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Flashcards in Infection control Deck (12)

What can Healthcare associated infection (HCAI)'s cause?

• In hospital can impact on patients, families, Trust
• Delay in recovery
• Further investigations
• Further surgery
• Additional treatments
• Death
• Dental patients can be hospital patients


What are the most common types of HCAI's?

1. Respiratorytract/Pneumonia(22.8%)
2. Urinarytractinfection(17.2%)
3. Surgical site infection (15.7%)
4. Clinicalsepsis(10.5%)
5. Gastrointestinalinfections(8.8%)
6. Bloodstreaminfection(7.3%)


When are soap and water needed rather than hand gel?

When coming into contact with patients with diarrhoea.
Hands must be washed before/after care episodes. After removing gloves. They must be visibly clean.


What's the safe handling of sharps?

• Risk assess task • Use sharps trays/bins • Do not remove needles from syringes • Do not re-sheath needles • If you have to re-sheath use one-hand technique or device • Be vigilant during emergency procedures • Wear appropriate protective clothing • Use safer devices where available • Disposal of used sharps = users responsibility


What should be done in a sharps/splash incident?

• First aid
• Report incident to Nurse-in-Charge
• Complete Trust Incident Form
• Working hours: Contact Needlestick Contamination Incident Hotline 0117 342 4987
• Out of hours/weekends: UH Bristol Clinical Site Management Team will advise


What's the safe handling of specimens?

• Safely contained in a leak-proof container
• Enclosed in another container (plastic bag)
• Request form in side pocket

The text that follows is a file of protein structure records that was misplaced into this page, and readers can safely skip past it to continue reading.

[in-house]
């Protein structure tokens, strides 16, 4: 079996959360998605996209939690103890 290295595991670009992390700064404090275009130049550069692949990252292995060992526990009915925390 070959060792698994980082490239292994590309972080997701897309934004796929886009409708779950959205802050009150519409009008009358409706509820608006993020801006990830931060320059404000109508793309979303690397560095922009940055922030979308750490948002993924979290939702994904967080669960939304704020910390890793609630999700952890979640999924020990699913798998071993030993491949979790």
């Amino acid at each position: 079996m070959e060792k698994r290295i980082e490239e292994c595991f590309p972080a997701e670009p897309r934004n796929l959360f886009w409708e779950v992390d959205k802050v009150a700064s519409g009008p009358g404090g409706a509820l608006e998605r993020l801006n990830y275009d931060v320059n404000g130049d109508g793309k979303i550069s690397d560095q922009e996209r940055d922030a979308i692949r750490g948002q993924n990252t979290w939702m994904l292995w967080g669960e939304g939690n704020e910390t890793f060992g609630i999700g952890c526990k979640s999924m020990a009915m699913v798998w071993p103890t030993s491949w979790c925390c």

• Outside container, bag and form kept free from contamination
• Biohazard label if appropriate • Designated collection – not internal post


Tips for inserting a peripheral cannulae?

1. Hand wash! Hand wash! Hand wash! 2. Wear gloves & apron for PC insertion & management 3. Practice ANTT/aseptic principles 4. Prep skin & allow to dry 5. Select right size cannula 6. Secure with dressing 7. Take out as soon as possible 8. Ensure accurate documentation


How long can bugs survive?

• Gram- tend to persist longer than Gram+ • Gram+ (Enterococcus sp. inc. VRE, Staph. aureus inc. MRSA, Strep pyo. survive
months on dry surfaces • Gram- (Acinetobacter, E.coli, Klebsiella, Pseudomonas can also survive for months • Bordetella pertussis, Proteus - days • Mycobacteria inc. TB – months • C. diff spores remain viable for up to a year in the environment • Candida albicans (fungal pathogen) – 4 months • Respiratory tract viruses – Influenza, SARS – a few minutes to days • GI tract viruses – Rotavirus/Polio – 2 months • Blood borne viruses – HBV/HCV – more than one week • Herpes viruses – CMV/HSV 1&2 – few hours to 7 days


What are the routes of transmission?

• Airborne
• Droplet
• Direct contact
• Indirect contact
• Percutaneous


What's the difference between colonisation and infection?

Colonisation: a microbe which establishes and multiplies, in a particular particular environment e.g. body surface, without producing disease or symptoms
Infection: a microbe which establishes and multiplies, in a particular environment e.g. a wound, BUT produces adverse effects


What's the norovirus?

• Highly infectious • Approx. 12 – 48 hours incubation • Lasts about 48 hours • Sudden onset of diarrhoea and/or vomiting) • Staff/patients/relatives at risk • Main reason why Wards get closed • Symptoms of unexplained D&V? Go home • Back to work 48 hours after last symptom


What's MRSA?

Methicillin-resistant Staphylococcus aureus (MRSA) is a bacterium responsible for several difficult-to-treat infections in humans.
• MRSA may be resistant to common antibiotics but not more pathogenic than Staph.aureus
• Not normally found in oral cavity
• Occasionally isolated from oral infections
• Topical treatments